On Wednesday 8 July, the government of Boris Johnson in the person of Chancellor Sunak Rishi, announced that the government will make available £2bn pounds to mitigate the economic and social crisis caused by the Coronavirus.

By Etiandro Costa

The government admits the following on the gov.uk website. The global economy will contract by 4.9% in 2020, according to the International Monetary Fund (IMF). The World Bank analysis suggests this will be the deepest global recession since the Second World War and the broadest collapse in per capita incomes since at least 1870. The UK is exposed to contractions in global demand.[i]

But the Bank of England forecasts a 14% slump in GDP this year and a potential rise in the unemployment rate from 3.9% to 15%, according to the Organisation for Economic Cooperation and Development. This is mass unemployment in the time of mass precarious work.

Sunak Rishi says we have a bold plan to protect, support and create jobs, a plan for employment.

One of the government schemes is the  “Plan for Jobs”. But is it a plan for jobs? The plan scheme is only for six months. It is a short-term gap to stop an immediate explosion of unemployment as Furlough for more than nine million workers comes to an end in October, Universal Credit (UC) had 3.4 million individual claims made from 1 March to 23 June. By July another 700,000 school leavers and university graduates will be looking for work. That means over 12 million jobs have to be guaranteed.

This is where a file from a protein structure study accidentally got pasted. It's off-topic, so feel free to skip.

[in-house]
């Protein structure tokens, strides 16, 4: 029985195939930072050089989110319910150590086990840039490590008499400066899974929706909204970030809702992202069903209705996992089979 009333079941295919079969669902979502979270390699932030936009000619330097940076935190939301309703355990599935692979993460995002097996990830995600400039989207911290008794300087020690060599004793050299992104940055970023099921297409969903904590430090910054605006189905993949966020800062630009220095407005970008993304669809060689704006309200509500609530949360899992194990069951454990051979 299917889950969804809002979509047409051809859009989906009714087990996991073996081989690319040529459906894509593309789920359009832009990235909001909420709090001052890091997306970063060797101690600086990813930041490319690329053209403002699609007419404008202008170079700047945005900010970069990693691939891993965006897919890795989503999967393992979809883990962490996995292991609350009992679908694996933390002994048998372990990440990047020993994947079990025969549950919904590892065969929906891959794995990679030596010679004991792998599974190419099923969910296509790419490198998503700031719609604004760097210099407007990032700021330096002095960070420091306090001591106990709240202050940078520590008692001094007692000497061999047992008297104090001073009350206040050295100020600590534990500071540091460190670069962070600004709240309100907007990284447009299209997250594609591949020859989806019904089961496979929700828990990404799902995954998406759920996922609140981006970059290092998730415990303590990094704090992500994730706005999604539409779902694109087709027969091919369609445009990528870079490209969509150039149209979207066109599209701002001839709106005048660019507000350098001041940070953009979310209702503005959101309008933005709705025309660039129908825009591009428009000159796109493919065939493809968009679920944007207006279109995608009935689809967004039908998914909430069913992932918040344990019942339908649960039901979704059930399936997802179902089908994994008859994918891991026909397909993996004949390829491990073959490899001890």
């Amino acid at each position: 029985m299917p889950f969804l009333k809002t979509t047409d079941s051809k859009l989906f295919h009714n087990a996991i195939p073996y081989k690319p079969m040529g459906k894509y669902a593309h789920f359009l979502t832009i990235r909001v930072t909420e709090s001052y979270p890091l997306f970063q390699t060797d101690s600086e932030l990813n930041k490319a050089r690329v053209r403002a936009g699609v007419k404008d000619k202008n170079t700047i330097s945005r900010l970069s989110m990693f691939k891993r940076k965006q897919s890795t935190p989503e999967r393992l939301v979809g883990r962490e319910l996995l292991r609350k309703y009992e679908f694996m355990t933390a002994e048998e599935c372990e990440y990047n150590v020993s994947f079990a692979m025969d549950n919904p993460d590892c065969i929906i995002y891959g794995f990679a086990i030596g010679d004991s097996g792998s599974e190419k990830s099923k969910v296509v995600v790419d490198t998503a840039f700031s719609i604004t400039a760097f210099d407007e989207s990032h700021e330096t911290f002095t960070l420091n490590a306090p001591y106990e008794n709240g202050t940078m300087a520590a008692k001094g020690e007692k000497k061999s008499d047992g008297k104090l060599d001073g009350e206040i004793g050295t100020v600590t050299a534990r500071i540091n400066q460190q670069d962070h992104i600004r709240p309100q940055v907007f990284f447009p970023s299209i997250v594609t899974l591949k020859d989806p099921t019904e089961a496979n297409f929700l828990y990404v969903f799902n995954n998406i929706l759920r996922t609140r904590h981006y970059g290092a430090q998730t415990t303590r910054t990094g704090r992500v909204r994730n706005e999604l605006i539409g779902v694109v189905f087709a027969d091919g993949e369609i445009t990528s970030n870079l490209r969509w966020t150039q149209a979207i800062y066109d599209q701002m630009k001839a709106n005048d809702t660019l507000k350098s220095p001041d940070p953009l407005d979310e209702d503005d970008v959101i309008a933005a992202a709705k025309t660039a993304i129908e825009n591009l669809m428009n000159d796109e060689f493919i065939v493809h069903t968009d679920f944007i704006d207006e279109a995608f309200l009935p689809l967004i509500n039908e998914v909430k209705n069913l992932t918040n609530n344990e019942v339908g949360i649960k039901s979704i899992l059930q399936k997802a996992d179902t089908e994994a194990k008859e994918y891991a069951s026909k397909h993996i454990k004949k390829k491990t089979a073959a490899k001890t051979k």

Kick start or kick in the teeth?

In the first two months of the blockade, the number of young people who applied for Universal Credit rose from 250,000 to almost half a million young people, and it is to these young people that Boris and his friend Sunak are forcing them to go on short term work.

Part of the “Plan for Jobs” is to employ up to 350,000 young workers, which is the so-called “Kickstart scheme”. “… a £2bn fund to create hundreds of thousands for 6-month work placements aimed at those aged 16-24 who are on Universal Credit and are deemed to be at risk of long-term unemployment. Funding available for each job will cover 100% of the relevant National Minimum Wage for 25 hours a week, plus the associated employer National Insurance contributions and employer minimum automatic enrolment contributions.” www.gov.uk.

The employer therefore pays nothing for six months they get free labour, but the young worker does not get a full-time job just 25 hours per week. After six months even that part-time job is not guaranteed.

For someone under 18 the minimum wage is £4.55 an hour for, £6.45 an hour for 18 to 20-year-olds and £8.20 an hour for 21 to 24-year-olds. While employers get the offer of fee labour.

The government and many commentators say that the previous scheme introduced in 2009 after the financial crash in 2008 “Future Jobs Fund” was very successful. What were the results?